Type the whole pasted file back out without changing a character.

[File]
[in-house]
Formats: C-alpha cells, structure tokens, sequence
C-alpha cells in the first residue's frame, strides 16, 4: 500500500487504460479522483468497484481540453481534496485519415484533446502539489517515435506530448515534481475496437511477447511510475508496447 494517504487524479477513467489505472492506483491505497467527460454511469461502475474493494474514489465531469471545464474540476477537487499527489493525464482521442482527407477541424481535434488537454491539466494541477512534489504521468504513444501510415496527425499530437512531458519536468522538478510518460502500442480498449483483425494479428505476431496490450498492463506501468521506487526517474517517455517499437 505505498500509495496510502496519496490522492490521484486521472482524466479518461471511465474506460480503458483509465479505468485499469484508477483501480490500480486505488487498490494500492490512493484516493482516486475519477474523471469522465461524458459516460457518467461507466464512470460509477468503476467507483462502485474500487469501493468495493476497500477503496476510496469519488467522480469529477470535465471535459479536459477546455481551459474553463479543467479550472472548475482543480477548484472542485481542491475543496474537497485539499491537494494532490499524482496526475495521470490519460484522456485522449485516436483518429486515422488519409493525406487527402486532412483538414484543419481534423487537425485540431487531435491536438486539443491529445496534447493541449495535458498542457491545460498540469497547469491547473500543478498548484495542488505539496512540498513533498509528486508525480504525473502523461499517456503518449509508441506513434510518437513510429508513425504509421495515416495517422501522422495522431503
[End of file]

[in-house]
Formats: C-alpha cells, structure tokens, sequence
C-alpha cells in the first residue's frame, strides 16, 4: 500500500487504460479522483468497484481540453481534496485519415484533446502539489517515435506530448515534481475496437511477447511510475508496447 494517504487524479477513467489505472492506483491505497467527460454511469461502475474493494474514489465531469471545464474540476477537487499527489493525464482521442482527407477541424481535434488537454491539466494541477512534489504521468504513444501510415496527425499530437512531458519536468522538478510518460502500442480498449483483425494479428505476431496490450498492463506501468521506487526517474517517455517499437 505505498500509495496510502496519496490522492490521484486521472482524466479518461471511465474506460480503458483509465479505468485499469484508477483501480490500480486505488487498490494500492490512493484516493482516486475519477474523471469522465461524458459516460457518467461507466464512470460509477468503476467507483462502485474500487469501493468495493476497500477503496476510496469519488467522480469529477470535465471535459479536459477546455481551459474553463479543467479550472472548475482543480477548484472542485481542491475543496474537497485539499491537494494532490499524482496526475495521470490519460484522456485522449485516436483518429486515422488519409493525406487527402486532412483538414484543419481534423487537425485540431487531435491536438486539443491529445496534447493541449495535458498542457491545460498540469497547469491547473500543478498548484495542488505539496512540498513533498509528486508525480504525473502523461499517456503518449509508441506513434510518437513510429508513425504509421495515416495517422501522422495522431503